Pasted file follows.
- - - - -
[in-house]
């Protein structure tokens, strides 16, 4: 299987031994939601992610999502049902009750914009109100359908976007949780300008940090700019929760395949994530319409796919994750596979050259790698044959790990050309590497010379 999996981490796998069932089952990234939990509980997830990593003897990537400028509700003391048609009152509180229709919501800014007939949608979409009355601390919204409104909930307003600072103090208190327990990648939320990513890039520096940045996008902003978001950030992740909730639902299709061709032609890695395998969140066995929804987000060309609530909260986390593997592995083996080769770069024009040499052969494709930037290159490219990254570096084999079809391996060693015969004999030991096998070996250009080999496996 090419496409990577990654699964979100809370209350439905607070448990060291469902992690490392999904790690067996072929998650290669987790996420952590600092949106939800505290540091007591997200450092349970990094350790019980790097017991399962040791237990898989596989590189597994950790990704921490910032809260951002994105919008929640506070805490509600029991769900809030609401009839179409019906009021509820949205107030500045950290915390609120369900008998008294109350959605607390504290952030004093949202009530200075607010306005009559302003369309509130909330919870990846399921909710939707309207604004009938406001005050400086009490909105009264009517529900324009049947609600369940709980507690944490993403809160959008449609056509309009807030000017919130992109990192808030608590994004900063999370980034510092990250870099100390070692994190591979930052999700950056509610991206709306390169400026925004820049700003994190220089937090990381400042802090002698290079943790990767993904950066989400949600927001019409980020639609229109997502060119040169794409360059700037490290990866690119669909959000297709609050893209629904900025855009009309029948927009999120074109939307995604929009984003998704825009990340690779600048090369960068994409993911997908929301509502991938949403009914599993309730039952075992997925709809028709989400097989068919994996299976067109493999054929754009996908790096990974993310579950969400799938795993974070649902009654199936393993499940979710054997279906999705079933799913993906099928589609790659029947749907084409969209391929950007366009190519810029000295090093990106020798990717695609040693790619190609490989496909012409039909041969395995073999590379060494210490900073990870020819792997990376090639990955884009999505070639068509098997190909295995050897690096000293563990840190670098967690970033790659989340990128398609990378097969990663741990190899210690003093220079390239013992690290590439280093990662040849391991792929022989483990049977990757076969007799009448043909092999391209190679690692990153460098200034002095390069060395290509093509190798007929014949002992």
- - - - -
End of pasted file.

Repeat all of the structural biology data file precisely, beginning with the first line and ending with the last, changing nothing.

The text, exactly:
[in-house]
């Protein structure tokens, strides 16, 4: 299987031994939601992610999502049902009750914009109100359908976007949780300008940090700019929760395949994530319409796919994750596979050259790698044959790990050309590497010379 999996981490796998069932089952990234939990509980997830990593003897990537400028509700003391048609009152509180229709919501800014007939949608979409009355601390919204409104909930307003600072103090208190327990990648939320990513890039520096940045996008902003978001950030992740909730639902299709061709032609890695395998969140066995929804987000060309609530909260986390593997592995083996080769770069024009040499052969494709930037290159490219990254570096084999079809391996060693015969004999030991096998070996250009080999496996 090419496409990577990654699964979100809370209350439905607070448990060291469902992690490392999904790690067996072929998650290669987790996420952590600092949106939800505290540091007591997200450092349970990094350790019980790097017991399962040791237990898989596989590189597994950790990704921490910032809260951002994105919008929640506070805490509600029991769900809030609401009839179409019906009021509820949205107030500045950290915390609120369900008998008294109350959605607390504290952030004093949202009530200075607010306005009559302003369309509130909330919870990846399921909710939707309207604004009938406001005050400086009490909105009264009517529900324009049947609600369940709980507690944490993403809160959008449609056509309009807030000017919130992109990192808030608590994004900063999370980034510092990250870099100390070692994190591979930052999700950056509610991206709306390169400026925004820049700003994190220089937090990381400042802090002698290079943790990767993904950066989400949600927001019409980020639609229109997502060119040169794409360059700037490290990866690119669909959000297709609050893209629904900025855009009309029948927009999120074109939307995604929009984003998704825009990340690779600048090369960068994409993911997908929301509502991938949403009914599993309730039952075992997925709809028709989400097989068919994996299976067109493999054929754009996908790096990974993310579950969400799938795993974070649902009654199936393993499940979710054997279906999705079933799913993906099928589609790659029947749907084409969209391929950007366009190519810029000295090093990106020798990717695609040693790619190609490989496909012409039909041969395995073999590379060494210490900073990870020819792997990376090639990955884009999505070639068509098997190909295995050897690096000293563990840190670098967690970033790659989340990128398609990378097969990663741990190899210690003093220079390239013992690290590439280093990662040849391991792929022989483990049977990757076969007799009448043909092999391209190679690692990153460098200034002095390069060395290509093509190798007929014949002992």